Vladislav Hall is also an important part of Prague Castle and today is used for important state occasions. It is made of two distinctly different architectural styles with Renaissance windows and entrances, but a Gothic ceiling. This hall used to be called the Great Throne Hall and was originally used for special occasions such as coronations, feasts and even jousting tournaments. When Rudolf II was emperor, it was used as an art market.
The Basilica of St. George is still the best preserved Romanesque place of worship in the city. While the basilica is a lovely sight, it does contain one small blemish. That is that the twin spires do not have the same proportions. Adam, or the south spire, is larger than the slimmer north spire named Eva. Inside the basilica are the final resting spots of numerous Czech royalties including two princes whose graves go all the way back to the 10th and 11th centuries. Also located here are numerous Romanesque murals as well as a Gothic statue depicting the Virgin Mary and Christ. The vaulting still bears the Romanesque frescoes from the mid 13th century. The convent of St. George was at one point a center of scientific research and housed a room where manuscripts were copied. In fact, this convent was at one point so important, the abbess had the right to crown Czech queens alongside the archbishop. Today, it is used to house the National Gallery’s collection of art from several different periods. Those art collections are organized in chronological order with the ground floor housing art from the 14th century, the second floor has art from the 15th and 16th centuries and the third floor houses Mannerism and baroque works.
Located behind the Convent of St. George is the Golden Lane. It gets its name from the goldsmiths that lived here in the 17th century. The areas is not only picturesque, but is also surrounded by numerous myths and legends. For example, many of the legends surround the alchemists who were trying to make s stone of wisdom which would transform ordinary metals into gold and make the owner immortal at the same time. One alchemist in particular fueled these legends. Mr. Uhde lived on Golden Lane around 1830 and was known for being slightly off center. He would wear a long black goat and had a long white beard. He was constantly trying to develop a stone of wisdom and one night his lab suffered an explosion and created a fire. The professor suffered a stroke and he died with a smile while holding a nugget of pure gold. In later years, Golden Lane attracted the poor and the name Golden became more irony than anything else. It was said that at the time, there was only one toilet and an open sewer ran down the middle of the lane. It was around the turn of the 19th century that Golden Lane was renovated and several famous writers took up residence including Franz Kafka and Nobel Prize winning poet Jaroslav Seifert.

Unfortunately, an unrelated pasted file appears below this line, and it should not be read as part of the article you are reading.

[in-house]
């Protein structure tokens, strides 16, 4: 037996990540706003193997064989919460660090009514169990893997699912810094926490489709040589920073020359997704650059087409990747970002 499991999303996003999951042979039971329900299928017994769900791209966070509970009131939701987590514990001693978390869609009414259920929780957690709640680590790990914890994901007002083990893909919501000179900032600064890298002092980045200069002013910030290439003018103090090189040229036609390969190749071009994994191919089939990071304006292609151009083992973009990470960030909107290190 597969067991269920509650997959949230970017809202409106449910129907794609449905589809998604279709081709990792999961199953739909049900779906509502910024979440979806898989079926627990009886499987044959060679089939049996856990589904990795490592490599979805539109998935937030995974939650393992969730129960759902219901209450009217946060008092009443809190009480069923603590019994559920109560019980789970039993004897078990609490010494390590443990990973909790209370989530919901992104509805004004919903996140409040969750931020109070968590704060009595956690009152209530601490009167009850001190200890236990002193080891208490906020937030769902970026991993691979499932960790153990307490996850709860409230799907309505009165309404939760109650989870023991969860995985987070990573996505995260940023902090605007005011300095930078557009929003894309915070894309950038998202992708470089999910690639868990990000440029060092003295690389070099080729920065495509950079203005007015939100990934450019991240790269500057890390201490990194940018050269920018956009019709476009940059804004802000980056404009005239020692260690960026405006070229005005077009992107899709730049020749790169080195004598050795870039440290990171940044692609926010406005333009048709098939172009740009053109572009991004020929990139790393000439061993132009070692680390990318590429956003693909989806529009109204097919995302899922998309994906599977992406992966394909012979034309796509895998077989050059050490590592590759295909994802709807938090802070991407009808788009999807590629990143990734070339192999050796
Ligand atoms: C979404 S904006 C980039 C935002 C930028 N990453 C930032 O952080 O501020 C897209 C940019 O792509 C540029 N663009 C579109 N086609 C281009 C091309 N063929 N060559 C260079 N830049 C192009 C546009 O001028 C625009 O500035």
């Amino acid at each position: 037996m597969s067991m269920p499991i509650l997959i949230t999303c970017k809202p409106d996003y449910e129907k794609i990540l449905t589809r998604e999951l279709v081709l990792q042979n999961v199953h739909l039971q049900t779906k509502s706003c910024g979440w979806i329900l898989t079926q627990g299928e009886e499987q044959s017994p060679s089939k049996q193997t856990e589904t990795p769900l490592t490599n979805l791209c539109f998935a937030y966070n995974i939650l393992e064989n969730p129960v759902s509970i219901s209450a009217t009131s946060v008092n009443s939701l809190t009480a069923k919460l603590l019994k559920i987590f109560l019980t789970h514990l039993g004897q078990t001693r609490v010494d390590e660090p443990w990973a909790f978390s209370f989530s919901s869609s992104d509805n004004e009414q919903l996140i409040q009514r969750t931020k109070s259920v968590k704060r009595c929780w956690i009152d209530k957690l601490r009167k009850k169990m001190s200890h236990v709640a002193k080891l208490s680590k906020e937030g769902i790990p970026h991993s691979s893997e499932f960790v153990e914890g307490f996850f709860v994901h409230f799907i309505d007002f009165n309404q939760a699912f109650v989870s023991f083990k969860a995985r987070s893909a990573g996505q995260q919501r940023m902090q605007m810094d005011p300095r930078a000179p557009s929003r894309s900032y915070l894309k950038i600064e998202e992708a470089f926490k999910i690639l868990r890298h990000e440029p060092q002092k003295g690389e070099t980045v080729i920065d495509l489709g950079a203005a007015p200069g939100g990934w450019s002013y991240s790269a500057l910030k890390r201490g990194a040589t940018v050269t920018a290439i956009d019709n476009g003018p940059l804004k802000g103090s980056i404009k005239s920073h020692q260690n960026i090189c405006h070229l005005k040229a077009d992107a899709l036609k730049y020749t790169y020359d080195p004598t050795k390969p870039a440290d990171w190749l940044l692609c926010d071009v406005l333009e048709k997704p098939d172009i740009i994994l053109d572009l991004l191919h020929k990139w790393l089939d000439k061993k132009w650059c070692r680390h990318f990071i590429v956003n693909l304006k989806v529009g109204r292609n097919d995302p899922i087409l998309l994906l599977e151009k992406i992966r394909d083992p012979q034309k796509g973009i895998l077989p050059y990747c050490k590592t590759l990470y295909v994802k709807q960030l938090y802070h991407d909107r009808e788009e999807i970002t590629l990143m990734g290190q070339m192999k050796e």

Located next to the easternmost gate into Prague Castle, the Lobkovicz Palace was built after a fire in 1541. However, it gets its current looks from the 17th century when it was rebuilt for the Lobkovicz family. The banquet hall is the largest and still sports the mytological paintings from the 17th century. On the other side of the palace is the Black Tower which was an original part of the fortifications and later turned into a debtor’s prison.
The Ledeburg, Furstenberg and Palffy Gardens. These gardens are located in spots that would have one point been working vineyards, but in the 16th century, nobility began to use the same ground for terraced gardens. These three gardens were then joined together to create one large one. Created in 1784, the Furstenberg Garden was decorated with statues and classic vases. The Palffy Garden still contains a sundial painted at the top of the staircase. The Ledenburg Garden is home to a stunning sala terrena and all can be accessed from the Palffy Palace and are well worth the trip.
The Wallenstein Palace. Located opposite the Ledeburg Palace, this was one of the first baroque buildings in Prague. It was built by Kuke Albrecht von Wallenstein as a private residence. Wallenstein had come to the forefront in the Thirty Years War when he sided with the king and took property belonging to the defeated Czech nobility. In actuality, Wallenstein changed sides many times during the war, but he kept building his property along the way. He luck finally ran out when he was murdered in 1634 when he began thinking of a way to take the imperial crown away from the Habsburgs. However, his palace still lives on today. The main façade is simple and has both Renaissance and baroque touches. The Main Hall is the highlight of the castle and is two stories high and decorated with stucco and ceiling work depicting Wallenstein as the god Mars. Located next to the main building is a garden and park along with a man made dripstone cave.